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Thread: Memory Leakage?

  1. #1
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    Memory Leakage?

    I have the following class.
    Code:
    public class TestObject extends Sprite
    {
    	private var bitmap:Bitmap;	
    	private var realWidth:Number = 550;
    	
    	private var color:HSLColor = new HSLColor(200, 50, 100);
    	
    	private var amp:Number = 0;
    	private var ampAcc:Number = 1;
    	
        public function TestObject()
    	{
    		bitmap = new Bitmap(null, "auto", true);
    		bitmap.bitmapData = new BitmapData(550, 400, true, 0x00000000);
    
    		addEventListener(Event.ENTER_FRAME, update);
        }
    	
    	private function drawBand(base:Number, amplitude:Number, wavelength:Number, offset:Number, color:uint, dir:Boolean)
    	{			
    		offset = offset % wavelength;
    		var xIntercept:Number;
    		
    		graphics.beginFill(color);
    			
    		if (dir)
    		{
    			xIntercept = -offset;
    			graphics.moveTo(xIntercept, 0);
    			graphics.lineTo(xIntercept, base);
    			
    			while (xIntercept <= realWidth)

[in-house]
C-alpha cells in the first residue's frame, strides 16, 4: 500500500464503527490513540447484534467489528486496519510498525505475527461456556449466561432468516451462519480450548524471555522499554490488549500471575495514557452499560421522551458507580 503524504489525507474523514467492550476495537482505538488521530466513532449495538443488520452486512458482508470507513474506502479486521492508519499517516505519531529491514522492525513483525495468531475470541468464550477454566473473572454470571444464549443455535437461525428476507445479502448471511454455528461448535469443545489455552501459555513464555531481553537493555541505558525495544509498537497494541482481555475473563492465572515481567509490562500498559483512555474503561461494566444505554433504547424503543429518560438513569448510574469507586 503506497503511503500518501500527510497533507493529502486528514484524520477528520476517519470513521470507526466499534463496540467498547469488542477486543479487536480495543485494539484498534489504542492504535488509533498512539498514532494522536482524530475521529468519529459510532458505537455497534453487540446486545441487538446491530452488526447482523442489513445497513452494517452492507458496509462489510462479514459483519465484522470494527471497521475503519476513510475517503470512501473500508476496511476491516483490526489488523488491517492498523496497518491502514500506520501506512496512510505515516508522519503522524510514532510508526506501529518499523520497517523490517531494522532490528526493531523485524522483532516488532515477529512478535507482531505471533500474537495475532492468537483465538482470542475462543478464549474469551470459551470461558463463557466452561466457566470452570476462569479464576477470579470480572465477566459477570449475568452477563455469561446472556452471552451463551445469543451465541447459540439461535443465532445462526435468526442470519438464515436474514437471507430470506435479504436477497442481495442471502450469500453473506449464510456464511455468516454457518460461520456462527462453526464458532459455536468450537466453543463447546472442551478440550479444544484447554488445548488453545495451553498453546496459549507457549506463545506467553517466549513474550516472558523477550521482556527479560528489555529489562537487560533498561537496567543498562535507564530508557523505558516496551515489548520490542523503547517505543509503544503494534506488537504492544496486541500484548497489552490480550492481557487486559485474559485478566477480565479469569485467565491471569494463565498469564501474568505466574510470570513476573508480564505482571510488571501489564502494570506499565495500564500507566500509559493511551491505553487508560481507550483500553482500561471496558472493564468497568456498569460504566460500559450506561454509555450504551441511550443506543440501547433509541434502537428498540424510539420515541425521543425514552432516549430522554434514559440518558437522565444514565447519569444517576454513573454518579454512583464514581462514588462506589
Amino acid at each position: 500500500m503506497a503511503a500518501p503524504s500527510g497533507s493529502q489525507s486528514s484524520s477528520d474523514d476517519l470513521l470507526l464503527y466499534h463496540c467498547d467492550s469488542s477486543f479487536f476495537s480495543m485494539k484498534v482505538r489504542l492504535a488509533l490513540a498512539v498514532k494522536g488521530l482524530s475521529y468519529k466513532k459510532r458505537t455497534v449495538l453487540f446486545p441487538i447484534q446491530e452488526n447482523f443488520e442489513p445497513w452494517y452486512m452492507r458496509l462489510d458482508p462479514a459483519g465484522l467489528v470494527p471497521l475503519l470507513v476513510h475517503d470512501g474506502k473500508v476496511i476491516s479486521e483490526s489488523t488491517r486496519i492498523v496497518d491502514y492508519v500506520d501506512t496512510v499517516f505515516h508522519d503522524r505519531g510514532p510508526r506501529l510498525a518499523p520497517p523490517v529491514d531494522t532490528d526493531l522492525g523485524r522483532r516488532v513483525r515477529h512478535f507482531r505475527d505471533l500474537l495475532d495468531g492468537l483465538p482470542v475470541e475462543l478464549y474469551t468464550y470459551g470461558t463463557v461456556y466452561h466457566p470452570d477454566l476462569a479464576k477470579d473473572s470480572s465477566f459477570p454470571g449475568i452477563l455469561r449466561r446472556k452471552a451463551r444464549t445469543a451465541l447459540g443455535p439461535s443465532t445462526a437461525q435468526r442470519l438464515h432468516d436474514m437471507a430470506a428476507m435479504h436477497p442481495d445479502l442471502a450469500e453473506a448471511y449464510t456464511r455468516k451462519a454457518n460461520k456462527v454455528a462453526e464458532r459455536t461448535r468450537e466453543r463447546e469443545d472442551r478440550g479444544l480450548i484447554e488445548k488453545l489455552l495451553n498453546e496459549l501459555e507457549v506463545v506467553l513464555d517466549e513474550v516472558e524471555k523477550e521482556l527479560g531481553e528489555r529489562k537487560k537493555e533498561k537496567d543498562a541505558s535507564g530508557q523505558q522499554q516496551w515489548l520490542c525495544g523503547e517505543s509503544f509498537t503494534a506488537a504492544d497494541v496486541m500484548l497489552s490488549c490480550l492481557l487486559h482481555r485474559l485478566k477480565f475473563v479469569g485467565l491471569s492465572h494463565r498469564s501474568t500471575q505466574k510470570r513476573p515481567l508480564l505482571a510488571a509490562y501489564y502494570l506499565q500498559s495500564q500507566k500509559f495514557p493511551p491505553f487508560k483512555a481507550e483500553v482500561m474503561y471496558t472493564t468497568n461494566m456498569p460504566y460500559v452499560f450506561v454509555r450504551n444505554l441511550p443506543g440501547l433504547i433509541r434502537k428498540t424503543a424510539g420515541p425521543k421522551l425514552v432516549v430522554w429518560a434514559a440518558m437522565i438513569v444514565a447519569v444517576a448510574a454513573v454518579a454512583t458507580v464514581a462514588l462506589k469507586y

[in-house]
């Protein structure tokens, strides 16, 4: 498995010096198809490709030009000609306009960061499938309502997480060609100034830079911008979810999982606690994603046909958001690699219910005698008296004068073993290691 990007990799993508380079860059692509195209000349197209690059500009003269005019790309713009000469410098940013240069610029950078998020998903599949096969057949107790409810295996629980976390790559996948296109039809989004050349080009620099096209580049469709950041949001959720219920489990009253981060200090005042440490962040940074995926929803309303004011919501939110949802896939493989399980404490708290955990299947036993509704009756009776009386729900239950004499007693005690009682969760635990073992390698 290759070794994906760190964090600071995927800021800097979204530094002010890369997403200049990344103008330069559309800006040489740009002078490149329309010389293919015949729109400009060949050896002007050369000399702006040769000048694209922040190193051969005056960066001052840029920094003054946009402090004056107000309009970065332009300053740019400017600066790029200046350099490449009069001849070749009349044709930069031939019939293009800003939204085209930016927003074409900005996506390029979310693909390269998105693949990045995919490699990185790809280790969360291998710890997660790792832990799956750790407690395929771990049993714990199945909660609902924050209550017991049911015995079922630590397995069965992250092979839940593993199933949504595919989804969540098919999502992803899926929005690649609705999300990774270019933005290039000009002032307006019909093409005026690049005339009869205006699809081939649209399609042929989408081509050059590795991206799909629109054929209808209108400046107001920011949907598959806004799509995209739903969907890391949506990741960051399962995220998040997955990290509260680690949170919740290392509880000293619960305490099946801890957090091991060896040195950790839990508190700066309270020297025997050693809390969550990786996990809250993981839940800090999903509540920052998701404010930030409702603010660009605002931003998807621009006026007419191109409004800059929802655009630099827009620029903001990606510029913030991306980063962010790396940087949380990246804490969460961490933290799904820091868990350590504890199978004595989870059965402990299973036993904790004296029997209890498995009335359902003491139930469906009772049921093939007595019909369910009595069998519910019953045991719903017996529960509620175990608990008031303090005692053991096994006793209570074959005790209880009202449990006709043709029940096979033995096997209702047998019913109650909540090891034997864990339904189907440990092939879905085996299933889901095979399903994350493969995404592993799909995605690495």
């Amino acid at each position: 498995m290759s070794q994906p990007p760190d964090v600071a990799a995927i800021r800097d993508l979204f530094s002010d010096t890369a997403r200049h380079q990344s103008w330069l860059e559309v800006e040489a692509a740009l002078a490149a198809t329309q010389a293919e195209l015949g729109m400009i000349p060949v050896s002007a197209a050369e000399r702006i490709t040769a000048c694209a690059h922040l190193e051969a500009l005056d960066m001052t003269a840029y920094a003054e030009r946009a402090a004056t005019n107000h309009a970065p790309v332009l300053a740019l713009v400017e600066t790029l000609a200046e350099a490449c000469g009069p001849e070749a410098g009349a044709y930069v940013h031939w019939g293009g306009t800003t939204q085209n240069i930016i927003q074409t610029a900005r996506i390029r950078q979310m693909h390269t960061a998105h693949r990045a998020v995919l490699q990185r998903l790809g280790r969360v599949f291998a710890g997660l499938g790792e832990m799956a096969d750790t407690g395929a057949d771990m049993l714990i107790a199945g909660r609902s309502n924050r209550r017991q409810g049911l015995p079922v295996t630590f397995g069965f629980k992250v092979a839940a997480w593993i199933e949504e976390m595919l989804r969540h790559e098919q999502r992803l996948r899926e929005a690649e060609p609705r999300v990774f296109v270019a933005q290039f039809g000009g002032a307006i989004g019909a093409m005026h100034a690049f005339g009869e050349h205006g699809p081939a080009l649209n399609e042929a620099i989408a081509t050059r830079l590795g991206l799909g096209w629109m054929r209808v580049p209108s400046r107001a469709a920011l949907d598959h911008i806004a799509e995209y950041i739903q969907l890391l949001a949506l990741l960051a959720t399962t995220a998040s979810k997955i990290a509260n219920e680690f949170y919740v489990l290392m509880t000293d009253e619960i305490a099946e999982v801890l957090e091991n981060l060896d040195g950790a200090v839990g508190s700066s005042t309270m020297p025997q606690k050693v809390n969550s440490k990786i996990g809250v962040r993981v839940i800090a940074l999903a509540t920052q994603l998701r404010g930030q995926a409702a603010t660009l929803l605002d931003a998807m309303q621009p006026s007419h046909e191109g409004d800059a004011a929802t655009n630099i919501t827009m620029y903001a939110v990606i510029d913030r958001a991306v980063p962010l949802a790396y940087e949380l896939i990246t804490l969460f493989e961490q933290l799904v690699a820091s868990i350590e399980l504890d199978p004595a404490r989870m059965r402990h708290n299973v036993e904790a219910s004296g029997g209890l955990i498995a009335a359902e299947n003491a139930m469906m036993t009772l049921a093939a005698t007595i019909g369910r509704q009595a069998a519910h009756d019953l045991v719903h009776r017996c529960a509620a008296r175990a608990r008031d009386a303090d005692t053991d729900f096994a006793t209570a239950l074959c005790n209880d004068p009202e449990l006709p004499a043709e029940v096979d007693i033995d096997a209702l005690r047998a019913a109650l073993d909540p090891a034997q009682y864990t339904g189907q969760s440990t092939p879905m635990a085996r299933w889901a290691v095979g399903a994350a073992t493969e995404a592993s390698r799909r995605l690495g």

{
    				graphics.curveTo(xIntercept + wavelength / 2, base + amplitude, (xIntercept = xIntercept + wavelength), base);
    				amplitude *= -1;
    			}
    			
    			graphics.lineTo(realWidth, 0);
    		}
    		else
    		{
    			xIntercept = realWidth + offset;
    			graphics.moveTo(xIntercept, 0);
    			graphics.lineTo(xIntercept, base);
    			
    			while (xIntercept >= 0)
    			{
    				graphics.curveTo(xIntercept - wavelength / 2, base + amplitude, (xIntercept = xIntercept - wavelength), base);
    				amplitude *= -1;
    			}
    			
    			graphics.lineTo(0, 1);
    		}
    	}
    	
    	private function update(evt:Event)
    	{
    		var color2:HSLColor;
    		color.h += 1;
    		
    		if (amp > 100 || amp < -100)
    		{
    			ampAcc *= -1;
    		}
    		amp += ampAcc;
    		
    		graphics.clear();
    		
    		for (var i = 0; i < 10; i++)
    		{
    			color2 = new HSLColor(color.r, color.g, color.b);
    			color2.h += i * 360/10;
    			drawBand(500 / 10 * (10 - i), amp, 100, i * 50, color2.color, i % 2 == 1);
    		}
    		
    		bitmap.bitmapData.draw(this);
    		
    		graphics.clear();
    		graphics.beginBitmapFill(bitmap.bitmapData);
           	graphics.drawCircle(200, 200, 200);
    	}
    }
    When about 10 or so are on screen the FPS drops to rougly 80. Once they bounce offscreen and are removed, the FPS remains at 80 (it should return to 120). I have confirmed that the object was deleted, so what else could cause the FPS to remain low after deconstruction?

  2. #2
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    removing it from the display list won't get rid of that enterFrame listener. you can add a listener for the "removed" event that can then get rid of the enterframe (and the remove listener while you're at it).

  3. #3
    http://pat.theorigin.net cresquin's Avatar